House OKs unemployment insurance bill with frontline bonuses

Published 1:51 pm Tuesday, April 26, 2022

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ST. PAUL — The Minnesota House has passed a bill to replenish the state’s unemployment insurance trust fund and get bonuses to frontline workers, in a potential breakthrough after months of stalemate.

The bill passed late Monday includes $2.7 billion to replenish the unemployment insurance trust fund and pay back the federal government for jobless aid, and Democrats’ $1 billion proposal for $1,500 checks for workers who took risks during the pandemic. It would also make hourly school workers eligible for unemployment benefits during the summer months.

House Democratic and Senate Republican leaders, along with Democratic Gov. Tim Walz, spent months trying to agree terms but leaders failed to reach a deal by a March 15 deadline, triggering an automatic payroll tax hike on Minnesota employers.

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Under the new legislation, employers who paid their tax bills before the April 30 due date would get a refund. House Democrats also included the full $2.7 billion that Senate Republicans and Walz said was needed to refill the trust fund, instead of the $1.2 billion that House Democrats have long insisted would be sufficient.

It passed on a 70-63 vote.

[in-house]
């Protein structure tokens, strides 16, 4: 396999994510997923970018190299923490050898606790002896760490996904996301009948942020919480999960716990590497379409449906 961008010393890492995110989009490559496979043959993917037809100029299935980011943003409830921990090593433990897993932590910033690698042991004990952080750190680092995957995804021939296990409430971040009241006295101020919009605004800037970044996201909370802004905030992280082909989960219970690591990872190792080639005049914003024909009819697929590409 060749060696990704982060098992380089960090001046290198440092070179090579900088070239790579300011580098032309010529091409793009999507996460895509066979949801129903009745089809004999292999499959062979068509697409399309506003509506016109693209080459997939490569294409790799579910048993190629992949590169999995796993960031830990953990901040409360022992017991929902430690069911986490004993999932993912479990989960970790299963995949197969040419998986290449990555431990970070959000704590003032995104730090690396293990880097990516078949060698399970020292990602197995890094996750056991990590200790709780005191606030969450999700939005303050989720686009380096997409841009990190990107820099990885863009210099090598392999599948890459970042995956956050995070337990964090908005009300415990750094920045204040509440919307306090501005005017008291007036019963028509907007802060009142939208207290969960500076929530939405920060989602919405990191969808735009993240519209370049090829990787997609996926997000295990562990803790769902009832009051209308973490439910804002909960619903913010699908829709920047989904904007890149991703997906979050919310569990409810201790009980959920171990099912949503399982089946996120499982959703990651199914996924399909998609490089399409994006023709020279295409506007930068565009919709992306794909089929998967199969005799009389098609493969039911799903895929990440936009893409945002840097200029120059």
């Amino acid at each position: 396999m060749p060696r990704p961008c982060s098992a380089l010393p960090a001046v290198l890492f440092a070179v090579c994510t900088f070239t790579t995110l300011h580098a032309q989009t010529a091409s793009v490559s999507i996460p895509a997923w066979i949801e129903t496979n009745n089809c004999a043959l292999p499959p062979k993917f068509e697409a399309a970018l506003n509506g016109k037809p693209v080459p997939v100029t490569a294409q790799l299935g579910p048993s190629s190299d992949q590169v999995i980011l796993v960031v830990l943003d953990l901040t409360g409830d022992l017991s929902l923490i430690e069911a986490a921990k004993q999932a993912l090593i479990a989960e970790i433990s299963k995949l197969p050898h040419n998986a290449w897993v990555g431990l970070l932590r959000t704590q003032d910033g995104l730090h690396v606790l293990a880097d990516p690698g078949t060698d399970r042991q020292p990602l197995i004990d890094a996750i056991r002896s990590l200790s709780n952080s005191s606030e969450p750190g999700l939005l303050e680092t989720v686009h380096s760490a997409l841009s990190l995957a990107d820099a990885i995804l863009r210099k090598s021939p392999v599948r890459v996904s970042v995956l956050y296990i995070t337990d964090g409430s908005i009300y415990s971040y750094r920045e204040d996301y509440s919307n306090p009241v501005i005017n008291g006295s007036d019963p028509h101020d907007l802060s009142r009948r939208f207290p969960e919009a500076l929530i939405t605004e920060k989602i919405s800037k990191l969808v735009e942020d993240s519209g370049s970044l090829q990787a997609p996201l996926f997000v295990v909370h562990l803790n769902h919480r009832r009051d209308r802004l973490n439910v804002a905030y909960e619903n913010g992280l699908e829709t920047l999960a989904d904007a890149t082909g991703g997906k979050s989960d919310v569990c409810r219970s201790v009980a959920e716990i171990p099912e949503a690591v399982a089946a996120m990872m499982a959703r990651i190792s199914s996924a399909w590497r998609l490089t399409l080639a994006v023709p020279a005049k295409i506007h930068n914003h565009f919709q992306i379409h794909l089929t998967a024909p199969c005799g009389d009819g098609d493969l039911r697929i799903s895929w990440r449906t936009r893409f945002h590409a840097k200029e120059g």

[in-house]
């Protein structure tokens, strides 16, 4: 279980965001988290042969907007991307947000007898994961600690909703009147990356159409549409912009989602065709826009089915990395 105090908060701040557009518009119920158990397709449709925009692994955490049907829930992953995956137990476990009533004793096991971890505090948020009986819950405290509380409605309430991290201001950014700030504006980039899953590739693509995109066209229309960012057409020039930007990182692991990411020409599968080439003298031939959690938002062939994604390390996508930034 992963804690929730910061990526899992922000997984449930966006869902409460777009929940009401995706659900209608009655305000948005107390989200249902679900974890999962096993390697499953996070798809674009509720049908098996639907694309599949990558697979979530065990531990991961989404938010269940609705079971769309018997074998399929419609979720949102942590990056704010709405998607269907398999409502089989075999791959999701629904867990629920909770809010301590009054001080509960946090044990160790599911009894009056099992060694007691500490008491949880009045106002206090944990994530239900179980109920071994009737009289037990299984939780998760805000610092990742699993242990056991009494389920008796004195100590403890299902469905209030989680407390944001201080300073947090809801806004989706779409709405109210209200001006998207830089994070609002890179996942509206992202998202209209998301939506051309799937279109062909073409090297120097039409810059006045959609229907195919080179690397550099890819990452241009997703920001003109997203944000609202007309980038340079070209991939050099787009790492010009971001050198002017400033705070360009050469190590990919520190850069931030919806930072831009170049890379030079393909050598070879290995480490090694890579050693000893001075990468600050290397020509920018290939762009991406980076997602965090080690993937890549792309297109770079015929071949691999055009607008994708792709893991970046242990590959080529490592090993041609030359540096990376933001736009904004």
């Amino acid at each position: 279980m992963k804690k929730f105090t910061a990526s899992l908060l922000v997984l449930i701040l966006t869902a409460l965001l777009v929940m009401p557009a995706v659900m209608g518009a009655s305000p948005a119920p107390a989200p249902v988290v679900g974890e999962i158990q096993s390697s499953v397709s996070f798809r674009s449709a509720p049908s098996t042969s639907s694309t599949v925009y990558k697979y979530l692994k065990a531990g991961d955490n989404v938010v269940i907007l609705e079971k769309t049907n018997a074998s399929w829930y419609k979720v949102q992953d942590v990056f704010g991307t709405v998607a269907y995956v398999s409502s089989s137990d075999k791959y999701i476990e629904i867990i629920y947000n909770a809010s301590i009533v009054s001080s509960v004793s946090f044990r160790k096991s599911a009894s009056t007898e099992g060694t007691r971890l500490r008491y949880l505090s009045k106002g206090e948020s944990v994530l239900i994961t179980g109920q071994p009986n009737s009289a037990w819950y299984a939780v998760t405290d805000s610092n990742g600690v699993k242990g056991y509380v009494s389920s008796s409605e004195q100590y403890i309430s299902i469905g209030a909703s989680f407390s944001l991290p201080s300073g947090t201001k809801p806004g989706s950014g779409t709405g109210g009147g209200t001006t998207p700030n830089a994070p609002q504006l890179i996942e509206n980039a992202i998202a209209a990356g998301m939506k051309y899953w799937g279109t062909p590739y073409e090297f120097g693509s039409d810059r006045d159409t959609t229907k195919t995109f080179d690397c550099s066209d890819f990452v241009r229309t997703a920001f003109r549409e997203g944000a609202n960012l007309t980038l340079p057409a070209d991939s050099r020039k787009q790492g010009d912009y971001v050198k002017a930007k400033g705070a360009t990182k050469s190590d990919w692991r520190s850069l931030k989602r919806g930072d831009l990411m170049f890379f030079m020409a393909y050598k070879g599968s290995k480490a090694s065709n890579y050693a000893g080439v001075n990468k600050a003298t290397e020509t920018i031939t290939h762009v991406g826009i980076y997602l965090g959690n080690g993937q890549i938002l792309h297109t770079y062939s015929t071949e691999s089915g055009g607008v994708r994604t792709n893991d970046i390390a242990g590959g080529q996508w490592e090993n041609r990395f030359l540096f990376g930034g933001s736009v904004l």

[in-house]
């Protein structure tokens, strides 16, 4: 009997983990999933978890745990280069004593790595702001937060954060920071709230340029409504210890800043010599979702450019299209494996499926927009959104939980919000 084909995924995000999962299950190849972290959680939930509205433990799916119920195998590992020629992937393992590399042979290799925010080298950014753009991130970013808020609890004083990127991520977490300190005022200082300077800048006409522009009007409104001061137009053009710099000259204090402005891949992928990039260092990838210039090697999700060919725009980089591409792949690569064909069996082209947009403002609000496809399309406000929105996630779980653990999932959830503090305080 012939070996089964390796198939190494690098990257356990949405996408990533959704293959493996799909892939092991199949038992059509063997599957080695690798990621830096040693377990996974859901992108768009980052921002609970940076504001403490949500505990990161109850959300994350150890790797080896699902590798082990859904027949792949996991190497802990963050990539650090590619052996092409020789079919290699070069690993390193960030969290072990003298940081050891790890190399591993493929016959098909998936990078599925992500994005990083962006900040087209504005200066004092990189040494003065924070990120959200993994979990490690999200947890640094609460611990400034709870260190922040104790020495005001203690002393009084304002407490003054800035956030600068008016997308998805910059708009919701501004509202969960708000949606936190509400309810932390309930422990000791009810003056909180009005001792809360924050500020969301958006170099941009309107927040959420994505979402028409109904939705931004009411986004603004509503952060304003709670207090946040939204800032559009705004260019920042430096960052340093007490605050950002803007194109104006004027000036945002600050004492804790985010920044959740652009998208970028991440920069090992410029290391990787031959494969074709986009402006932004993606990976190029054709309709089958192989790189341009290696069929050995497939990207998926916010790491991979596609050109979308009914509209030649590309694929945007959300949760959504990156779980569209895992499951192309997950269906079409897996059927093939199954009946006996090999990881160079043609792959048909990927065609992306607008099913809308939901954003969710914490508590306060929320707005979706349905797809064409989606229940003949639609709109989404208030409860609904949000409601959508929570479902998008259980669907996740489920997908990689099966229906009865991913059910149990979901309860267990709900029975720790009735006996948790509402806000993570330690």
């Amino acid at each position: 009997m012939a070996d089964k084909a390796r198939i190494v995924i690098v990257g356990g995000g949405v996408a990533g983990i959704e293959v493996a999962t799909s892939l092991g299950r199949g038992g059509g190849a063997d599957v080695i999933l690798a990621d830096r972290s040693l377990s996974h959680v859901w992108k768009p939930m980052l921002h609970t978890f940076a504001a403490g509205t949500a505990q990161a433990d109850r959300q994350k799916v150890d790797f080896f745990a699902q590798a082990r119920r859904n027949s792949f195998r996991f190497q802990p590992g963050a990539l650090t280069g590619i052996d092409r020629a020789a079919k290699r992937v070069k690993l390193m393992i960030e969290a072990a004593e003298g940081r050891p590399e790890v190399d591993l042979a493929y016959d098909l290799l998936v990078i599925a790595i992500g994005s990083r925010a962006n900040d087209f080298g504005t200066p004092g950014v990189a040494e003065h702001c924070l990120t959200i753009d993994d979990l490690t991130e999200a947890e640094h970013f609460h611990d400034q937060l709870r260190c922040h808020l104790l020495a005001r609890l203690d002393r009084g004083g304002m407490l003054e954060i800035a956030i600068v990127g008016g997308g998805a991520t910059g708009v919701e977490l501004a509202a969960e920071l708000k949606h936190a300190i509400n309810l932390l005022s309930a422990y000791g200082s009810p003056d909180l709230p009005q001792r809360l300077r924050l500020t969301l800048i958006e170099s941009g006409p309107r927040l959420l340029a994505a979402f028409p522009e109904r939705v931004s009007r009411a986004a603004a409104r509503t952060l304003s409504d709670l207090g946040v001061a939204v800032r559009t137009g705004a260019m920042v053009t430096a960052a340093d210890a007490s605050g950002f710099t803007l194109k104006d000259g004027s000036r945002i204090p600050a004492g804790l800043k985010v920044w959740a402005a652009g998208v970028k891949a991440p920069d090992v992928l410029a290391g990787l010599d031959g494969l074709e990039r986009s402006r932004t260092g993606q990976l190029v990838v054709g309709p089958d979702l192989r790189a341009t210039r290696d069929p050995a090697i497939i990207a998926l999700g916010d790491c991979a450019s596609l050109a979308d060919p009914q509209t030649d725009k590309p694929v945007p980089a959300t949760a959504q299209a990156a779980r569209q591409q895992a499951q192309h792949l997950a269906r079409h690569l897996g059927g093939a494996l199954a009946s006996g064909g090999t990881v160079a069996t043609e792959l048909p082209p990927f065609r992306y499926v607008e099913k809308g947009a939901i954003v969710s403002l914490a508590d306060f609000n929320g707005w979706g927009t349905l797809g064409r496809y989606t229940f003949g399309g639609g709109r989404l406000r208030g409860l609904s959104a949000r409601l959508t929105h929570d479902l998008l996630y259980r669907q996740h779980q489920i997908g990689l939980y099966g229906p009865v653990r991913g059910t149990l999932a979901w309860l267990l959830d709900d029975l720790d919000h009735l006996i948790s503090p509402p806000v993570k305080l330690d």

The bill now goes to the Senate, which passed its own bill in February on a bipartisan 55-11 vote. That version did not include bonuses or unemployment benefits for school workers. Both sides voted last year to earmark $250 million in “hero pay” for frontline workers but couldn’t agree on how to parcel it out.

“Our highest priority is ensuring that workers who were on the front lines during COVID-19 receive the bonus pay they deserve,” Democratic House Speaker Melissa Hortman, of Brooklyn Park, said in a statement. “Governing in a divided Legislature requires give and take from both sides, and it is time for the Senate GOP to join us in our efforts to resolve these issues.”

Walz asked lawmakers to reach a compromise during his State of the State address Sunday night, saying the issues should have been resolved in January.

Republican lawmakers argued the unemployment insurance fix should have been passed on its own, citing the April 30 deadline for businesses to pay the quarterly tax bills affected by the hike. Given the differences between the two bills, a House-Senate conference committee was appointed to reconcile them.